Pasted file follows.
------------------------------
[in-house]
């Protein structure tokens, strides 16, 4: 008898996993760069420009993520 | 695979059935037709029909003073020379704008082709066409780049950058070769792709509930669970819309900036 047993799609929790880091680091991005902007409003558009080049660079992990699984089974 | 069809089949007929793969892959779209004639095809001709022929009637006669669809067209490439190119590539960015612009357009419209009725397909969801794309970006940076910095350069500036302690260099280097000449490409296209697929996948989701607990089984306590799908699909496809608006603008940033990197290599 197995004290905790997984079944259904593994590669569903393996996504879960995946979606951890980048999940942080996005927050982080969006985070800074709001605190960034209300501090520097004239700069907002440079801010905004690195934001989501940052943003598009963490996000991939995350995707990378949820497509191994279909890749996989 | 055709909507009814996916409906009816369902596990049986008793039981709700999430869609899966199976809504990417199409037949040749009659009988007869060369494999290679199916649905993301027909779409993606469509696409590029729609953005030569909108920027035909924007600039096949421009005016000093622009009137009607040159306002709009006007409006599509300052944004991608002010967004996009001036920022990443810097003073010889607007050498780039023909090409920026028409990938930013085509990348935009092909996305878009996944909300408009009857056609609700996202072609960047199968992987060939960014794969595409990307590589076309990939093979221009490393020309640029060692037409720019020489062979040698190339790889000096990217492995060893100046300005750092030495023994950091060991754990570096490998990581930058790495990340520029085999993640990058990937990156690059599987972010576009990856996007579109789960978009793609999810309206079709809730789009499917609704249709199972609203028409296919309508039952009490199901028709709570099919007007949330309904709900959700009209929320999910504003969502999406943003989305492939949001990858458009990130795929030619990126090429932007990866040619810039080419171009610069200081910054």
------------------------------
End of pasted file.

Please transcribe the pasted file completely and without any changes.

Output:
[in-house]
């Protein structure tokens, strides 16, 4: 008898996993760069420009993520 | 695979059935037709029909003073020379704008082709066409780049950058070769792709509930669970819309900036 047993799609929790880091680091991005902007409003558009080049660079992990699984089974 | 069809089949007929793969892959779209004639095809001709022929009637006669669809067209490439190119590539960015612009357009419209009725397909969801794309970006940076910095350069500036302690260099280097000449490409296209697929996948989701607990089984306590799908699909496809608006603008940033990197290599 197995004290905790997984079944259904593994590669569903393996996504879960995946979606951890980048999940942080996005927050982080969006985070800074709001605190960034209300501090520097004239700069907002440079801010905004690195934001989501940052943003598009963490996000991939995350995707990378949820497509191994279909890749996989 | 055709909507009814996916409906009816369902596990049986008793039981709700999430869609899966199976809504990417199409037949040749009659009988007869060369494999290679199916649905993301027909779409993606469509696409590029729609953005030569909108920027035909924007600039096949421009005016000093622009009137009607040159306002709009006007409006599509300052944004991608002010967004996009001036920022990443810097003073010889607007050498780039023909090409920026028409990938930013085509990348935009092909996305878009996944909300408009009857056609609700996202072609960047199968992987060939960014794969595409990307590589076309990939093979221009490393020309640029060692037409720019020489062979040698190339790889000096990217492995060893100046300005750092030495023994950091060991754990570096490998990581930058790495990340520029085999993640990058990937990156690059599987972010576009990856996007579109789960978009793609999810309206079709809730789009499917609704249709199972609203028409296919309508039952009490199901028709709570099919007007949330309904709900959700009209929320999910504003969502999406943003989305492939949001990858458009990130795929030619990126090429932007990866040619810039080419171009610069200081910054």